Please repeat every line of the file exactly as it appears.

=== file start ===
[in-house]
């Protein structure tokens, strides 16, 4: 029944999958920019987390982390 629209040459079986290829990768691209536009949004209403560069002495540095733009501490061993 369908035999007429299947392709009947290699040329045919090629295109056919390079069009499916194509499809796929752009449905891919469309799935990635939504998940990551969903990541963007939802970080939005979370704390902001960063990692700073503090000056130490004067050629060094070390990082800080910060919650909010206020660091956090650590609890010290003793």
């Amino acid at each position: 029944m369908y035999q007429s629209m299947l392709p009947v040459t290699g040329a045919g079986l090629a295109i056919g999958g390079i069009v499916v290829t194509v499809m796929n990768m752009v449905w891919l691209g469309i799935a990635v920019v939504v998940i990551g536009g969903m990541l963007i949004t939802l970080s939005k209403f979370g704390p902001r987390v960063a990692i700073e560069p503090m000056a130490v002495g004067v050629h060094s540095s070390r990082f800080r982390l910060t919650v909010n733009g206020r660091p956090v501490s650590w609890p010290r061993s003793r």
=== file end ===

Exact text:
[in-house]
């Protein structure tokens, strides 16, 4: 029944999958920019987390982390 629209040459079986290829990768691209536009949004209403560069002495540095733009501490061993 369908035999007429299947392709009947290699040329045919090629295109056919390079069009499916194509499809796929752009449905891919469309799935990635939504998940990551969903990541963007939802970080939005979370704390902001960063990692700073503090000056130490004067050629060094070390990082800080910060919650909010206020660091956090650590609890010290003793």
């Amino acid at each position: 029944m369908y035999q007429s629209m299947l392709p009947v040459t290699g040329a045919g079986l090629a295109i056919g999958g390079i069009v499916v290829t194509v499809m796929n990768m752009v449905w891919l691209g469309i799935a990635v920019v939504v998940i990551g536009g969903m990541l963007i949004t939802l970080s939005k209403f979370g704390p902001r987390v960063a990692i700073e560069p503090m000056a130490v002495g004067v050629h060094s540095s070390r990082f800080r982390l910060t919650v909010n733009g206020r660091p956090v501490s650590w609890p010290r061993s003793r």